TRAVEL | Live Your Best Travel Life. How to Stop Making Excuses & Travel More

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When it comes to living your best travel life, don’t let anything hold you back. We all have increasingly busy lives and time is a luxury for most of us, and that includes the amount of annual leave we have at our disposal.

Travel can be expensive too, so it’s natural that you might feel there are barriers keeping you from seeing more of the world (or your own back yard for that matter), but are the excuses really valid? Are you sure you’re not just a little daunted and it’s not fear holding you back instead?

Stop making excuses and travel more

Read on for some of the common excuses that could be stopping you from living your best travel life, as well as tips on how to overcome them.

Your excuse “I don’t have enough annual leave.”

Join the club! I’ve been with my current employer long enough to have increased my annual leave up to 25 days…which is still nowhere near enough for everything I try to fit into my life!

To make the most of my allowance I use Bank Holidays to create long weekends, which means I only need to book a day or 2 of leave either side to give me a decent block of days or even a full week at Easter.

The other thing you can do is take greater advantage of weekends by booking a day of leave on Friday and leaving late after work on Thursday so you can get a 4-day break in, but with the need to book just 1 day of leave to make it happen.

If you are lucky enough to have flexi time, use it to your advantage and store it up and use it for breaks and holidays.

Your excuse “I can’t afford to travel.”

Travelling doesn’t have to mean jetting off long-haul and having to save for months to be able to afford it! I’m a huge fan of staycations and exploring closer to home means the financial outlay is much less prohibitive and you can still get an awful lot out of it.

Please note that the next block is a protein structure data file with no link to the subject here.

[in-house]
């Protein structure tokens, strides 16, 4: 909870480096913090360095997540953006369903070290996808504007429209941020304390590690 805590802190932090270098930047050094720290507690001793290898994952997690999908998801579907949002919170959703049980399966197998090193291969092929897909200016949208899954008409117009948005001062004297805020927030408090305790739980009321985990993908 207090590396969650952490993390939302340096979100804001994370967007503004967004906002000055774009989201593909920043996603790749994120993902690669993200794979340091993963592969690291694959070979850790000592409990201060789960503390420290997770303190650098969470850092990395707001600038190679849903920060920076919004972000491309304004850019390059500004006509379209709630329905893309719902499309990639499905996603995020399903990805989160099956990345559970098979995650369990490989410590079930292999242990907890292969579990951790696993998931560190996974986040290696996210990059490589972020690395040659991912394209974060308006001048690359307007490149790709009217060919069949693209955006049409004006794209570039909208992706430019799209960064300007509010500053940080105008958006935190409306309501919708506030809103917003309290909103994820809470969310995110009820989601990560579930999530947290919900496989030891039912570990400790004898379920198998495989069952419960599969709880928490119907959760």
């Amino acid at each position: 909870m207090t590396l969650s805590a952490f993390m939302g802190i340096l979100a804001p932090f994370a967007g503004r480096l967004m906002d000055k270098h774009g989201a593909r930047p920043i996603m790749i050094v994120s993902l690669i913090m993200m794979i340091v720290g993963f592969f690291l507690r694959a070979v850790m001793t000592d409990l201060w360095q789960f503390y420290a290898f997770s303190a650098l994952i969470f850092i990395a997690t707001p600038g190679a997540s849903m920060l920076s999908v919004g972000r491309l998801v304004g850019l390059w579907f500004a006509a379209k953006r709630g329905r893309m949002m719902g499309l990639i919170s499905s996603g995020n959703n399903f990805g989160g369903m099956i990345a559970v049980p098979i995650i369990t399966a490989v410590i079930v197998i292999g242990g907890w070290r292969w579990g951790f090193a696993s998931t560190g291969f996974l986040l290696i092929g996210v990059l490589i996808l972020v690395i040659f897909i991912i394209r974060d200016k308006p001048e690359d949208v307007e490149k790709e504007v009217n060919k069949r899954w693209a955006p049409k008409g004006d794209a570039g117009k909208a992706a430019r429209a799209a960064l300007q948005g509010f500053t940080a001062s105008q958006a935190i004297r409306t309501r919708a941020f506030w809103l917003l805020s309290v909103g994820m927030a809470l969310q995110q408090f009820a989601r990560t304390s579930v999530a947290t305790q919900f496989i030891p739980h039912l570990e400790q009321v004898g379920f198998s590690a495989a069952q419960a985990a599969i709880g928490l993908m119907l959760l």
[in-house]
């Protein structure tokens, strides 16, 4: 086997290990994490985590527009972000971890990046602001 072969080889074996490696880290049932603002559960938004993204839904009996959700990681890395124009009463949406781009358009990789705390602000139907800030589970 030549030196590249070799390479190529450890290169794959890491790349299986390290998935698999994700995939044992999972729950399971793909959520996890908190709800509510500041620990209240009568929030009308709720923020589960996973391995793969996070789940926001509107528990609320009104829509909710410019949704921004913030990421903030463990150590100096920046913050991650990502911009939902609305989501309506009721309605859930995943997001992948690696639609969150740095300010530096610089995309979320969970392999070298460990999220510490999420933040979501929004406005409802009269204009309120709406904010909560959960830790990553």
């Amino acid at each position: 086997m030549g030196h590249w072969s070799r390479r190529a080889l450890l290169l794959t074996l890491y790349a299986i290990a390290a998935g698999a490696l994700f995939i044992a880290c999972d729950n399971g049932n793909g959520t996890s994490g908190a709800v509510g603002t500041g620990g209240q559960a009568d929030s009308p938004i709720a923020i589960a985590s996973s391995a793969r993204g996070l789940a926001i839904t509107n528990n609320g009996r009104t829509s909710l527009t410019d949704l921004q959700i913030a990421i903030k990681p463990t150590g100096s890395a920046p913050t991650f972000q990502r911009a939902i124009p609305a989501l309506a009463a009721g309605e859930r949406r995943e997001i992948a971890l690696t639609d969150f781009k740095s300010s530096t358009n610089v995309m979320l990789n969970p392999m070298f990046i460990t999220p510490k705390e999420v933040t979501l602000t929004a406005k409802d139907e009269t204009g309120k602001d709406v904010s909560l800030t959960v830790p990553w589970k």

A road trip is a great way to cut travel costs, and if you’re savvy about accommodation, you can go on an adventure on a tight budget right here in the UK.

Check out the thousands of budget-friendly glamping pods all over the country

Consider camping as your accommodation choice to keep costs to an absolute minimum, or if you’re wanting to travel during the colder months, opt for a cheap Air B&B stay or check out the thousands of budget-friendly glamping pods all over the country, where you can stay overnight from around £30.

Photo by Anete Lūsiņa on Unsplash
📷 Photo by Anete Lūsiņa on Unsplash

If that’s still beyond your budget, consider a stay with YHA, just make sure you book in advance, and if you’re happy to share a room you can get comfortable overnight accommodation in a dorm cheaply.

If you still feel you can’t afford even a weekend away, take a look at your budget and work out where your money is going. Can you cut back on something for a month or two in order to fund a weekend away?

Most of us have expenses that aren’t strictly necessary – cocktails out at the weekend, appointments at the hairdresser, entertainment subscriptions or the occasional takeaway – if you’re determined to fund a few days away and money is tight, you can probably find areas you could cut back on to facilitate this.

Photo by Christopher Burns on Unsplash
📷 Photo by Christopher Burns on Unsplash

Your excuse “I don’t have anyone to travel with.”